Marguerite of Lorraine

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Not to be confused with Margaret of Lorraine.
Marguerite of Lorraine
Duchess of Orléans
Anthonis van Dyck 018.jpg
Portrait by van Dyck
Spouse Gaston, Duke of Orléans
Issue Marguerite Louise, Grand Duchess of Tuscany;
Isabelle, Duchess of Guise
Françoise Madeleine, Duchess of Savoy
Jean Gaston, Duke of Valois
Marie Anne, Mademoiselle de Chartres
Full name
Marguerite de Lorraine
Father Francis II, Duke of Lorraine
Mother Christina of Salm
Born (1615-07-22)22 July 1615
Ducal Palace, Nancy, Lorraine
Died 13 April 1672(1672-04-13) (aged 56)
Palais d'Orléans, Paris, France
Burial Basilica of Saint-Denis
Signature
Religion Roman Catholicism

Marguerite of Lorraine (22 July 1615[1] – 13 April 1672) was a princess of Lorraine by birth and duchess of Orléans by virtue of her marriage Gaston of France, younger brother of King Louis XIII. After their remarriage, Marguerite and Gaston had five children. She was the stepmother of La Grande Mademoiselle.

Life[edit]

She was born in Nancy, Lorraine to Francis II, Duke of Lorraine, and Countess Christina of Salm. One of six children, she grew up in Nancy which was the capital of her father's duchy. After losing her mother in 1627, she was brought up by her aunt Catherine of Lorraine—the Abbess of Remiremont. Two of her older brothers, Charles and Nicolas, were successively dukes of Lorraine.

Marriage[edit]

While taking refuge from the wrath of the French prime minister, Cardinal Richelieu, Gaston, Duke of Orléans, younger brother and heir presumptive of Louis XIII of France, fell in love at first sight with Marguerite.[2] But as France and Lorraine were then enemies, he was refused the king's permission to marry with a sister of its duke, Charles III. Nonetheless Gaston fled again to Lorraine and, in a secret ceremony in the presence of her family at Nancy during the night of 2–3 January 1632, Gaston took the princess Marguerite as his wife.[2] Because he had not obtained the prior permission of his elder brother—one of his many acts of defiance—the couple could not appear at the French court and the marriage was kept secret.

But in November of that year the Duke of Montmorency, on his way to the scaffold, betrayed his former co-conspirator, Monsieur Gaston, to the king and Richelieu, revealing to them the elopement.[2] The king had his brother's marriage declared null and void by the Parlement of Paris in September 1634 and, despite the Pope's protest, the Assembly of the French clergy affirmed the nullification in September 1635 on the grounds that a prince du sang, especially one who is heir to the throne, could only enter matrimony with permission of the king—consistent with French sovereignty and custom.[2] Although Marguerite and Gaston had re-celebrated their marriage before the Archbishop of Malines, a French emissary persuaded the Pope not to publicly protest the matter, and Gaston formally accepted the nullity of his marriage.[2] It was not until Louis XIII was on his death bed in May 1643 that he accepted his brother's plea for forgiveness and authorized his marriage to Marguerite, whereupon the couple undertook nuptials for the third time in July 1643 before the Archbishop of Paris at Meudon, and the Duke and Duchess of Orléans were finally received at court and began producing lawful progeny.[2]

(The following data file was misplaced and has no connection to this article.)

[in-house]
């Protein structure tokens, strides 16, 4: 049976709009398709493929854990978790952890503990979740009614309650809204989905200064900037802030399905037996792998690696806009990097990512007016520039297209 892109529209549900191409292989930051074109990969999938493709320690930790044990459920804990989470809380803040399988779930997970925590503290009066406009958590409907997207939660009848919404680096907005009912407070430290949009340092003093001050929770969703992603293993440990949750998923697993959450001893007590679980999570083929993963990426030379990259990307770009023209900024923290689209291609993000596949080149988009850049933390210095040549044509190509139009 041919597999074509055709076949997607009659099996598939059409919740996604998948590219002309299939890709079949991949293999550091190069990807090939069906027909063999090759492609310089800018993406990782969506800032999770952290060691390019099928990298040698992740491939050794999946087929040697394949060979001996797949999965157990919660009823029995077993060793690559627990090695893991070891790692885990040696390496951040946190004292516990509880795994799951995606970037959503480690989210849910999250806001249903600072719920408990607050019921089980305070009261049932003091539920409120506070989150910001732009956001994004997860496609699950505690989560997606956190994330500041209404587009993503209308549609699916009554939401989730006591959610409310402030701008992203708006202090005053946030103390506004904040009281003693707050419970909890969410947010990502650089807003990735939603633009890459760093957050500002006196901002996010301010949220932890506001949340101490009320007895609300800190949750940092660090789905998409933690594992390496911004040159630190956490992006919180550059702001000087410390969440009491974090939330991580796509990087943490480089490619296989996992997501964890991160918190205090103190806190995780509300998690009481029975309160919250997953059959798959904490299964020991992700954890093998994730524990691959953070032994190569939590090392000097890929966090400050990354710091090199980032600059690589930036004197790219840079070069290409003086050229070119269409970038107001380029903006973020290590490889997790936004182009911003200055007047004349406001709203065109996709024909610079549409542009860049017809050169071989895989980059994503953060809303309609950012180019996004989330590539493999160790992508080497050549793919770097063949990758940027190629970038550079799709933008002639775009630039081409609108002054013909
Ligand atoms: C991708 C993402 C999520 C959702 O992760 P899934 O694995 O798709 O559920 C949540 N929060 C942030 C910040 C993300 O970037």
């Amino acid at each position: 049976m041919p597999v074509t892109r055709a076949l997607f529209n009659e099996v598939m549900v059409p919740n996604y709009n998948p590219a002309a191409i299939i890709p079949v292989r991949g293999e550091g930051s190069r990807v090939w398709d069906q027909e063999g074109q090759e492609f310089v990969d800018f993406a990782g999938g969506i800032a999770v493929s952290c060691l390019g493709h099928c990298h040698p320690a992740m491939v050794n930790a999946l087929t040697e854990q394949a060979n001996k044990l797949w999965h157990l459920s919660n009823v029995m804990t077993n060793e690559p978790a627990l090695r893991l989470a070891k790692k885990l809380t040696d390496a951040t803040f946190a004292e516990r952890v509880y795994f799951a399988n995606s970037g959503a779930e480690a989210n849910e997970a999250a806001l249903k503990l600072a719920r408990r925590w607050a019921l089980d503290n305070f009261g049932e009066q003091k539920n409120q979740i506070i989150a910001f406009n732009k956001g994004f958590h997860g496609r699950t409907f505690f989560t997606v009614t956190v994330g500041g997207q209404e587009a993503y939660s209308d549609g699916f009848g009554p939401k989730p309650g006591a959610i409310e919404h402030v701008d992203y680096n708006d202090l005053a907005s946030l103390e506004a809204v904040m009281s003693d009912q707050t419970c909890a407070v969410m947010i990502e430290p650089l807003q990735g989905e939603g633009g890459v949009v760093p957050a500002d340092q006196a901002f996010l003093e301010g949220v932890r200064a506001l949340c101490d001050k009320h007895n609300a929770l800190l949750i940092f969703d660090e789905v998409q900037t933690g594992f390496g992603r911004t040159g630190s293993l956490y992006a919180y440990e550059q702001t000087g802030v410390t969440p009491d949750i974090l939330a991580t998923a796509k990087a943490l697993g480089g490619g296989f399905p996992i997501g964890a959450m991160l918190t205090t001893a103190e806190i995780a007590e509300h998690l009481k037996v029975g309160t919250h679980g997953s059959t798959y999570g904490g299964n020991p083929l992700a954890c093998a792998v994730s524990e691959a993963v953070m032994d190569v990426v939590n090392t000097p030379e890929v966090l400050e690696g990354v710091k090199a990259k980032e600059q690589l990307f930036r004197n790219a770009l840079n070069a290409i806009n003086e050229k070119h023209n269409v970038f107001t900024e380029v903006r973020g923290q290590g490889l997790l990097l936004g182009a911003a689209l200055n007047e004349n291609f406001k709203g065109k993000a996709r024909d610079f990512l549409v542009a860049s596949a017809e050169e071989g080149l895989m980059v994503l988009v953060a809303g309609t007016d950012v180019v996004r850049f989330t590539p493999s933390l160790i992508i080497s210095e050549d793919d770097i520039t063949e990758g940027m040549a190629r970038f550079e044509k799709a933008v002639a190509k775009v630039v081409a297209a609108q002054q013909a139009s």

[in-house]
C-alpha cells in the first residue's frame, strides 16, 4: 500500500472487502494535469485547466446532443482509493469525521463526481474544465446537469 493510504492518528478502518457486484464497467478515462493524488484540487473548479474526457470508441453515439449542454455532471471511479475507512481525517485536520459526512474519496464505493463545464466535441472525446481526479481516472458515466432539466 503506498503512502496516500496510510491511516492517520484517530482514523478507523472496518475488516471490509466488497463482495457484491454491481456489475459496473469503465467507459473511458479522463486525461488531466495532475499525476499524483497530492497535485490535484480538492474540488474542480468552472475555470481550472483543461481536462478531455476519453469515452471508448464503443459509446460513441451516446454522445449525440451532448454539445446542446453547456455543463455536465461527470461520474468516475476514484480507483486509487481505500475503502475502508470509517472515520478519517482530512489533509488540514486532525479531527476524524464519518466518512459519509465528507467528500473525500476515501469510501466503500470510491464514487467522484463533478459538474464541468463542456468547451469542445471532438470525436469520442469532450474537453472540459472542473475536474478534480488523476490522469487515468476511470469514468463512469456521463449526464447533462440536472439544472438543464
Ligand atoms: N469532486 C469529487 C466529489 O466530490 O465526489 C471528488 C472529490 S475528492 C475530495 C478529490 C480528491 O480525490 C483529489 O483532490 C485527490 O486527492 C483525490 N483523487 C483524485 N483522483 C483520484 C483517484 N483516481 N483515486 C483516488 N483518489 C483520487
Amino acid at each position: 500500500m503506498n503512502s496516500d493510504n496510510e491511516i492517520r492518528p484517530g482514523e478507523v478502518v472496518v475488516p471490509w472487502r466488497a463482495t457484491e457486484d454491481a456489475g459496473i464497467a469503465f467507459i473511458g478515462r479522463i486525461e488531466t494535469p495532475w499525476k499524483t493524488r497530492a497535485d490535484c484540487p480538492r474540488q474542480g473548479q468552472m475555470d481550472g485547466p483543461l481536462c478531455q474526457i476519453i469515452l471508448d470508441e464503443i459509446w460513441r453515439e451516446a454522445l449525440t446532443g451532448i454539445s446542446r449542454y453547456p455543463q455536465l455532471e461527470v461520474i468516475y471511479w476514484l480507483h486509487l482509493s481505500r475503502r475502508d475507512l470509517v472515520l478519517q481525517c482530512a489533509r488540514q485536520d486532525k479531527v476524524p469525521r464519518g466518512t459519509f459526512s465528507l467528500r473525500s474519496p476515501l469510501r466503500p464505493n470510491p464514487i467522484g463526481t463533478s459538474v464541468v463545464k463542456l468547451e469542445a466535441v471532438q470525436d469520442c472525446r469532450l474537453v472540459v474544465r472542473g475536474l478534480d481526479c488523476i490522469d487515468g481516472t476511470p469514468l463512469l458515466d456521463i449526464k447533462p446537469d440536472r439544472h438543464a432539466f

By right of her marriage, Marguerite became known as Madame at court. After the death of his mother in 1642, Gaston was bequeathed the Luxembourg Palace, which became the couple's Parisian residence under the name Palais d'Orléans once they were restored to royal favour. They also sojourned at the Château de Blois, in the Loire Valley, where their first child was born in 1645. Marguerite, however, did not play any significant role at the French court. Though she received a warm welcome at the French court after the death of Louis XIII, she suffered from what has been identified as agoraphobia and thereby seldom visited the court even when ceremonial expected her to, nor did she undertake any ceremonial duties; instead, the regent, Anne of Austria, visited her when she was sick or in child bed, and her step-daughter Mademoiselle (with whom she did not get along), instead performed her ceremonial duties at the royal court.[3]

Widowhood[edit]

Marguerite's husband, who had played a major part in the Fronde against his nephew the young king Louis XIV (as had her stepdaughter Anne Marie Louise d'Orléans, La Grande Mademoiselle), was exiled to his castle at Blois where he died in 1660. Some time after her husband's death, Louis XIV gave the dukedom of Orléans to his brother (and Gaston's nephew), Philippe of France, Duke of Orléans, who became the new Monsieur. As "Dowager Duchess of Orléans", Marguerite continued to reside in the Palais d'Orléans where she died on 13 April 1672. She was buried at the Basilica of Saint Denis.

Issue[edit]

  1. Marguerite Louise d'Orléans (28 July 1645 – 17 September 1721) married Cosimo III de' Medici, Grand Duke of Tuscany and had issue.
  2. Élisabeth Marguerite d'Orléans (26 December 1646 – 17 March 1696) married Louis Joseph of Lorraine, Duke of Guise and had issue.
  3. Françoise Madeleine d'Orléans (13 October 1648 – 14 January 1664) married Charles Emmanuel II, Duke of Savoy with no issue.
  4. Jean Gaston d'Orléans, Duke of Valois (17 August 1650 – Paris, 10 August 1652) died in infancy.
  5. Marie Anne d'Orléans (9 November 1652 – Blois, 17 August 1656) died in infancy.

Ancestry[edit]

References[edit]

  1. ^ [1]
  2. ^ a b c d e f Velde, François. Heraldica.org. Morganatic and Secret Marriages in the French Royal Family. Royal Consent: the case of Gaston d'Orléans. Retrieved 27 February 2010
  3. ^ Kleinman, Ruth: Anne of Austria. Queen of France. IBSN 0-8142-0429-5. Ohio State University Press (1985) page 177

External links[edit]

Media related to Marguerite of Lorraine at Wikimedia Commons